in spite of jack’s regretful absence our fourth annual gathering was a sweet success. we laughed that we’d finally found our groove in joy’s kitchen. sharing pieces of the months in between our last meeting as we measured, poured, stirred, and canned. nobody burned themselves and nobody (i) didn’t forget the sugar in the last batch of pomegranate jelly. we danced in between the stove, cutting board, and mixer (with an attachment i now covet, perfect for making applesauce or for all those tomatoes i plan to have at the end of next summer) passing the baby between hips and laughing at the stories our friends have gathered raising young children. i missed seeing my husband snickering over obscure internet videos with the others, playing poker and drinking beer, leaving together to pick up pizzas and asking ezra if he was okay being left with all the ladies. but i can see us all together again and again in the years to come. as we age and change. as our families grow. i look forward to always making this tradition a priority. i look forward seeing these people i’ve called friends for the better part of a decade hold my long awaited babies and i look forward to hosting! we were unable to follow through with our plan to this year, but i can’t think of a better way to break in the kitchen in our new home or better people with whom to do it.
photos 3,4,8 & 10 are credited to my dear friend michelle.
i have never minded being alone. these days i seem to prefer it. i don’t get bored. i keep myself busy. cutting vegetables for roasting in someone else’s oven. scrubbing someone else’s toilet for the fourth month in a row. i didn’t mind scrubbing our toilets. i’ll forget my coffee three or four times before finally giving up on reheating it. instead i’ll sip it cold while folding hot piles of laundry on someone else’s couch and attempt to fit all we own in two dresser drawers and one side of your old closet. there’s pictures of you stacked in boxes here. as a baby, red cheeked and smirking even then, your dark eyes watching your mother behind the camera. a small hand outstretched. as a boy, long and beautiful in a way i only thought boys in books could be. blonde hair swept over your eyes. this must be where you started to get shy, unsure. your tan skin in summer. legs bent over the peddles of a bike. nuzzling a kitten. wrestling your brother. as a teenager, beaming over a new skateboard in one frame, eyes averted and hands stuffed deep in denim pockets in the next. as a young man, all brawn, a proud arm around a pretty girlfriend’s shoulder. a million christmas mornings. a picture of every birthday cake your mother ever made her boys. happy birthday jack. happy birthday adam. i like to imagine you as them. all the people you were before i met you.
i’m aching for our home. the one that burned and the one that we will build. i’m aching for a closet for boxes full of photographs. but for now i keep trying to carve the word into corners of our current existence. home. i string lights and make tea and try to remember it while it’s still hot. i look at faucets and bedspreads and i pray our children inherit the kindness in your eyes.
“something’s burning” she said, her nose turned up at the end. “check the oven.” “there’s nothing cooking,” he replied “you’re always doing this.” “doing what?” thick silence. it all started the day she couldn’t find her way to work. nothing looked the same anymore. two yellow lines became three and the oaks in their fields seemed to move closer around every bend in the road. her boss called five times before she had the courage to tell her she was lost. “what on earth is wrong? this isn’t like you.” “i’ve had a lot on my mind. i must be more stressed than i thought. i am so sorry. this won’t happen again.” “take the day off, have a drink. or something.” or something. shaking, she punched her home address into her gps. at first it was easy to hide, paying cash to avoid having to admit she’d forgotten the pin to her debit card again, diligently marking everything in the small calendar she carried in her pocket, names, birthdays, phone numbers. she scattered post it notes everywhere. put gas in the car. you have a husband. eat. the dog food is in the blue trash can. but when she couldn’t remember to do that anymore even her own hands looked unfamiliar. like claws. and the burning smell would never leave her. every day or two she’d forget to remember not to notice it out loud. “i’m sorry” she said. not knowing how long she’d been closing her eyes, “i think something is really wrong.” she counted to thirty waiting for his response, but when she opened her eyes, she was alone.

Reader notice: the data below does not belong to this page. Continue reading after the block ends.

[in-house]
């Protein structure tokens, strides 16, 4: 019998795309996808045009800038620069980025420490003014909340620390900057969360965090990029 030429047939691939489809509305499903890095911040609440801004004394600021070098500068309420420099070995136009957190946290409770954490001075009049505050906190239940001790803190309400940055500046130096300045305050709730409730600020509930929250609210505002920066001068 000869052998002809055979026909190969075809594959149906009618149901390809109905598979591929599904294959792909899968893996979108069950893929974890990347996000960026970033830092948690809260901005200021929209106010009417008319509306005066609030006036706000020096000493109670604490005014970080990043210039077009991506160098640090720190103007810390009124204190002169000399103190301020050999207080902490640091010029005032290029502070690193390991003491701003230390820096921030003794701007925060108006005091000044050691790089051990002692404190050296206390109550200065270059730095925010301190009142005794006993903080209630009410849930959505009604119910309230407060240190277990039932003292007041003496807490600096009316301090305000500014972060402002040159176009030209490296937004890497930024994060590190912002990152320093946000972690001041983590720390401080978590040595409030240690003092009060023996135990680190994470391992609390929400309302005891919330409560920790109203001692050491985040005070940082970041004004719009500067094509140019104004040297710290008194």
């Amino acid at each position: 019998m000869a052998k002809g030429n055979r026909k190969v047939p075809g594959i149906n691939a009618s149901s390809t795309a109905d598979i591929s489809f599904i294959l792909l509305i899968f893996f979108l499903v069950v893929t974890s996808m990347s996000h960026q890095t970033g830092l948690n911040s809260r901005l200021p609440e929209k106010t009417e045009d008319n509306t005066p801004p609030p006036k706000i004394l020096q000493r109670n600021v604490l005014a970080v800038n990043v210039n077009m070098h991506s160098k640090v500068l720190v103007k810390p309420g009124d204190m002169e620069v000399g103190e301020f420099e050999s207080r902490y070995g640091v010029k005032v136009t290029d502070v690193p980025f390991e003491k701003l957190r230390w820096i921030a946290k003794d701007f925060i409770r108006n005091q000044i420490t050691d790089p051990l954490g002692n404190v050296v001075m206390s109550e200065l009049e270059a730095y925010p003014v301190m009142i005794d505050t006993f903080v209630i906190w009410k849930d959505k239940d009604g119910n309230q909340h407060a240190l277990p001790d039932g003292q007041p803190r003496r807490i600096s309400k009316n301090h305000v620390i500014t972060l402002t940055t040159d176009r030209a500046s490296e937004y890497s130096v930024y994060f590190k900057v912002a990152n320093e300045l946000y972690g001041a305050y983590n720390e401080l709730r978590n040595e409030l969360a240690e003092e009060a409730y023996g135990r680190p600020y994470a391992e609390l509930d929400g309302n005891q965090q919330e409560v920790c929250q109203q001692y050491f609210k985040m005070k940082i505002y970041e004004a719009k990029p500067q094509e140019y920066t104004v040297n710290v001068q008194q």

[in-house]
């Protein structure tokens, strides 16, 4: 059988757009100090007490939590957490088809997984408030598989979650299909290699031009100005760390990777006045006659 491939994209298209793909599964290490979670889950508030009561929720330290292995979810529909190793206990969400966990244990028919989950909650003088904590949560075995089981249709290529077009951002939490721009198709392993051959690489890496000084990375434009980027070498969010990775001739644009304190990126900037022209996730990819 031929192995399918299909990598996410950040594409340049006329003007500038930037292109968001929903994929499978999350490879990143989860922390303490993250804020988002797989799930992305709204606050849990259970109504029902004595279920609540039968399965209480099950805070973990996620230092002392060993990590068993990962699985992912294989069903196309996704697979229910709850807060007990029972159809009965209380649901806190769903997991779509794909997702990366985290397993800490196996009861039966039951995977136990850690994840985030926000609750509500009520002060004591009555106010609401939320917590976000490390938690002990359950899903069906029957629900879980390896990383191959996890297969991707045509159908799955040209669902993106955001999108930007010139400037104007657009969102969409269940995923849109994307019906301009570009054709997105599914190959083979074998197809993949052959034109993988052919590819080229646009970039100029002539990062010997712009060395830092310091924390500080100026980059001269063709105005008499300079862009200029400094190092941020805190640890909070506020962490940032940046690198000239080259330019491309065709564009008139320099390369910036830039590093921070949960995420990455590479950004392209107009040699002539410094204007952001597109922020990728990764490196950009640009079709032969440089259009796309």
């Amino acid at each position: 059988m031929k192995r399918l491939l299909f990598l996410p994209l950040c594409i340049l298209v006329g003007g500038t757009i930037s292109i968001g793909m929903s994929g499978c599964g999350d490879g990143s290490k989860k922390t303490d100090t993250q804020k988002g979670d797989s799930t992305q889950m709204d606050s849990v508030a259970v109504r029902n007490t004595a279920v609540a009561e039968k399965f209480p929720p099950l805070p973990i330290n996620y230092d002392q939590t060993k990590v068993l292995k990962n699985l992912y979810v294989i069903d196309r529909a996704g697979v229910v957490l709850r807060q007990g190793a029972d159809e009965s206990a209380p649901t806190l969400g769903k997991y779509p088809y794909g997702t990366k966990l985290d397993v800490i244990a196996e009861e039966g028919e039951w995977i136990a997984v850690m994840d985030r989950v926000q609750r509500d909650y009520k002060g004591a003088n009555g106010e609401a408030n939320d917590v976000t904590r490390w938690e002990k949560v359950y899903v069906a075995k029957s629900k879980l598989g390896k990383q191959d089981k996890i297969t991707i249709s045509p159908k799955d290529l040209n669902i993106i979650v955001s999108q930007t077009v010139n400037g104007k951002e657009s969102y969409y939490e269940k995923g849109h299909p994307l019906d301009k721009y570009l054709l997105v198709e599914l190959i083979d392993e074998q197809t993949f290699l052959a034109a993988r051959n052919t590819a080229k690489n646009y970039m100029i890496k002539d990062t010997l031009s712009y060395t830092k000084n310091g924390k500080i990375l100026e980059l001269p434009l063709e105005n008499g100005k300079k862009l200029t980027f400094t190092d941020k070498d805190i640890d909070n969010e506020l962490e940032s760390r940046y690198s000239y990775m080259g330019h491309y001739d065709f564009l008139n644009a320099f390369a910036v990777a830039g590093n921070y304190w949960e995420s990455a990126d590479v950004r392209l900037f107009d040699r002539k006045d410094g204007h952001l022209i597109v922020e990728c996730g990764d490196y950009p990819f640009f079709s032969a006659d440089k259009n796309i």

last night i dreamt i was surrounded by water. it was clear and cool. not cold. i didn’t shiver. my legs didn’t ache, but i floated. and you floated too, just out of reach. i could see snow on the mountains in the distance and feel the lake’s wet as my fingers skimmed its surface. the dress i was wearing danced below and i held a book in one hand. you said it was time to go, your chest above the blue, but i hesitated and watched you walk away. i woke up wondering why i always leave water in between us.
if i’m honest most holiday joys for me are accompanied by a small ache in the very bottom of my stomach. a churning sadness. an unidentifiable longing. i felt it even as a child, somehow knowing before it ended that i would miss the being under one roof. that i would miss the magic and the tradition. i am only now starting to decide my own, but i am thankful for a family that comes together. i am thankful that inspite of all we’ve been through…all we are going through, we still love and protect each other fiercely. that we still belly laugh and sing along to each other’s songs. i am thankful that most of us are learning to be honest about the things that broke our hearts because it’s the only way to heal and i’m thankful for berry pie and haagen dazs vanilla ice cream.